Two Weeks in January: Sheila
“I just don’t get it.”
I remember thinking those very words, hours, maybe minutes, maybe even seconds after I first met her. I was engaged at the time and comfortably secure in the direction my world was heading. But, unbeknown to me, I was about to learn an important life lesson.
This story begins two years before I met her because, as it turned out, I had to meet someone else first.
After I graduated from high school I had no idea what I wanted to do. My dad had died two years earlier after a lengthy illness and, quite honestly, there wasn’t a lot of money. My mom worked for Murray Printing and I worked part-time packing groceries for customers at Loblaw’s.
By the end of that first summer after graduating from high school, I had managed to land a full-time job working for Canadian Kodak. How that came about surprises me to this day because the Company was known to rarely hire outside the family members of their employees. During my first year there, I was trained on five different jobs. The one job I enjoyed most was working in the Film Processing Department in the testing lab alongside an ex-vet, Gord Kee, who trained me. Fondly, I can still smell his steaks cooking on the hot-plate every Friday evening during cleanup.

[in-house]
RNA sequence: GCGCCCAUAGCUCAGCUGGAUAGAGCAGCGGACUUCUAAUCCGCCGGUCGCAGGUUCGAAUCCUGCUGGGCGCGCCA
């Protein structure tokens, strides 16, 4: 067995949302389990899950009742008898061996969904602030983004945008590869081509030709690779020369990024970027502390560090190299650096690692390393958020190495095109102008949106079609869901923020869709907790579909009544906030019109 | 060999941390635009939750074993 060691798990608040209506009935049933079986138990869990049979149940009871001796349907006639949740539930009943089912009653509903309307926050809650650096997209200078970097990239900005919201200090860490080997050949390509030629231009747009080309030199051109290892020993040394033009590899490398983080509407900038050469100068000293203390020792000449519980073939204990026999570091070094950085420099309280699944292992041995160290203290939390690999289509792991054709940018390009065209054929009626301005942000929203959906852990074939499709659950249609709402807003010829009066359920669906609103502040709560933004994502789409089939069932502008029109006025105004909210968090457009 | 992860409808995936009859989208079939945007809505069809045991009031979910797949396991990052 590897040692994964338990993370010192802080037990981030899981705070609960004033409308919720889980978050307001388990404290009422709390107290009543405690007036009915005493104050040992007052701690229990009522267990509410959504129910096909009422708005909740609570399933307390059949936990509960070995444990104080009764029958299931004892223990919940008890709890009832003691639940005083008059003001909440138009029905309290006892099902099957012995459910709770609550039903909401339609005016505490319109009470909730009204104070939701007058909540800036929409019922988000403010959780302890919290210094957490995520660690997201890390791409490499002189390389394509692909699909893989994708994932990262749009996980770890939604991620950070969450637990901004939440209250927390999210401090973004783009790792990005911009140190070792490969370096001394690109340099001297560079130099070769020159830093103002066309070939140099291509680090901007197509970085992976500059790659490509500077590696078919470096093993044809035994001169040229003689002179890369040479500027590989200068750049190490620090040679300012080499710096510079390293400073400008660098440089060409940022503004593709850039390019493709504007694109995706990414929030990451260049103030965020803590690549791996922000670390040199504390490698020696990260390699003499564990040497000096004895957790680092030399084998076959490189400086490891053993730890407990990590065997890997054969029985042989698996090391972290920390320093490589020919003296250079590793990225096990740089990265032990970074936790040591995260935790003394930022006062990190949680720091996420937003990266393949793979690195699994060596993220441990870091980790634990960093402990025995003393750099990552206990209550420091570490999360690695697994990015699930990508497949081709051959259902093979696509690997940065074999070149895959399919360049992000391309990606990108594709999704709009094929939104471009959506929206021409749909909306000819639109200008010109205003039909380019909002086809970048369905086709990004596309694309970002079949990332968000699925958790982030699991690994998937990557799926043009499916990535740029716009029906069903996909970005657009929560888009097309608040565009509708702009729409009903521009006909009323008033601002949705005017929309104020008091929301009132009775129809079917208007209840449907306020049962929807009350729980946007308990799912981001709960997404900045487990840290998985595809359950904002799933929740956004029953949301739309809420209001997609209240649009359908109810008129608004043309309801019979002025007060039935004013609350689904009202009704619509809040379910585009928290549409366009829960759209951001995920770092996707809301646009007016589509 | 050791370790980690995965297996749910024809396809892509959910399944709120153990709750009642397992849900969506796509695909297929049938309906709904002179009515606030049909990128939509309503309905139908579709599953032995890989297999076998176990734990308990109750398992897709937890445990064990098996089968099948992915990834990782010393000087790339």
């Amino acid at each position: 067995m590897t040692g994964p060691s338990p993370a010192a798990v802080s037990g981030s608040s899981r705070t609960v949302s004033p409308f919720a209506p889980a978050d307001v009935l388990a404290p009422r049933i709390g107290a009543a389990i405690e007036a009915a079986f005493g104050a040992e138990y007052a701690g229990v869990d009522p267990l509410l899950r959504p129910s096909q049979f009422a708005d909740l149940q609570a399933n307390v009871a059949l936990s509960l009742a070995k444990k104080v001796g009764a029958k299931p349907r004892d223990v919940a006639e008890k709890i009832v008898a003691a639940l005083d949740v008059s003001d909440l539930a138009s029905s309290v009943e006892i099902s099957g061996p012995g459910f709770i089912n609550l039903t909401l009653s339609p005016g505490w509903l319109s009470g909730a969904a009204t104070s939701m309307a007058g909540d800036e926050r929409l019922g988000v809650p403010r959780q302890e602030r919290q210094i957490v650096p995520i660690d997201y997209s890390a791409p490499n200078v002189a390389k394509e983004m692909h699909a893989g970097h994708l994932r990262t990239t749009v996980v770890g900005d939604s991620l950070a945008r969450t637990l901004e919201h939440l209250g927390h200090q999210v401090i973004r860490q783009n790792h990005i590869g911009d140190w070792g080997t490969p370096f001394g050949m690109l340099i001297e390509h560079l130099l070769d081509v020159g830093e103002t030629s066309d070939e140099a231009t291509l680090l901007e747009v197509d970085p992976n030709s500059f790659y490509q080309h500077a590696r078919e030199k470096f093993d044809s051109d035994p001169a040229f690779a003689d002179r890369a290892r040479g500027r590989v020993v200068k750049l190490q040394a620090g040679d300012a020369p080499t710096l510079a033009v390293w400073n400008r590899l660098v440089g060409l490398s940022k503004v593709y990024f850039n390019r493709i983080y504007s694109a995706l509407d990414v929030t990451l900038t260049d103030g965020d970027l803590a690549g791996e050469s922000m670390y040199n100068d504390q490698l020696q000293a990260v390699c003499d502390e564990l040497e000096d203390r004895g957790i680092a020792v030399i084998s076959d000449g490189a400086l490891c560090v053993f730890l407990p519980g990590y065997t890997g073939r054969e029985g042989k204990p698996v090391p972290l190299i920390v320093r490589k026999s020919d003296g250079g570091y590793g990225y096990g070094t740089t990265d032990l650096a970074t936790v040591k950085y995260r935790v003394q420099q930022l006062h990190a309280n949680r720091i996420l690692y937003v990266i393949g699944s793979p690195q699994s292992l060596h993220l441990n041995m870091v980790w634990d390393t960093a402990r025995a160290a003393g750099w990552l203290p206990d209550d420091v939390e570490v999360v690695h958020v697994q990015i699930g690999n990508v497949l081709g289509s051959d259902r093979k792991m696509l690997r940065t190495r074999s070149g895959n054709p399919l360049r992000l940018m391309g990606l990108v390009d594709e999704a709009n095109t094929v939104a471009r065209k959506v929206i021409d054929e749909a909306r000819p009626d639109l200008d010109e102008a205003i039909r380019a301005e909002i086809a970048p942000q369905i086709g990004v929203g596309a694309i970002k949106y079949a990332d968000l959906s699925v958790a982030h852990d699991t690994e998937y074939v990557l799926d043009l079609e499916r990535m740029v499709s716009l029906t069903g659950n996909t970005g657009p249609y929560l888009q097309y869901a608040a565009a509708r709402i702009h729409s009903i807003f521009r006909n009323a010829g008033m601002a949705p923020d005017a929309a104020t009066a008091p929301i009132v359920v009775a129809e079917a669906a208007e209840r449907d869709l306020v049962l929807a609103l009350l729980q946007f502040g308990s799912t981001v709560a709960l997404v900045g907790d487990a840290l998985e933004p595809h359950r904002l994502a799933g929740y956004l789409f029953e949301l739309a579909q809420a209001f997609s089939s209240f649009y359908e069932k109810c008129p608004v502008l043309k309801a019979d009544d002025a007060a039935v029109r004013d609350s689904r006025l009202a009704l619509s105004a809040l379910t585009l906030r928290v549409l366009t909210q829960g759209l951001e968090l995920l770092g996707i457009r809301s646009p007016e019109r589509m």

I had better not digress too much here except to say that Gord was an endearing individual whose wife worked on the same floor as us except in Film Finishing. I mention this in passing because the person I was to eventually to meet also worked there during the summer while a student. Her father, I learned later, was the superintendent of Film Emulsion located in a different building.
One day, I met a student who was on his work term from the University of Waterloo. His program rotated through four months of study and four months of job experience until graduation, roughly five years. During our conversations, I learned that University of Waterloo was the pioneer for this Co-Op program in Ontario. Based on his description, I liked ‘the sound’ of the University. So that got me thinking. Until then I had only considered University of Toronto. Since I had had extensive training at Kodak I thought I would have a secure money source between the end of one school year and the beginning of the next. And, if I majored in chemistry, all indicators pointed to Kodak hiring me full-time after graduation. I thought my future was securely fixed. So, I applied to their Science Program and forewent the Co-Op program.
Life doesn’t always work out the way you planned. Helen Keller had it right when she...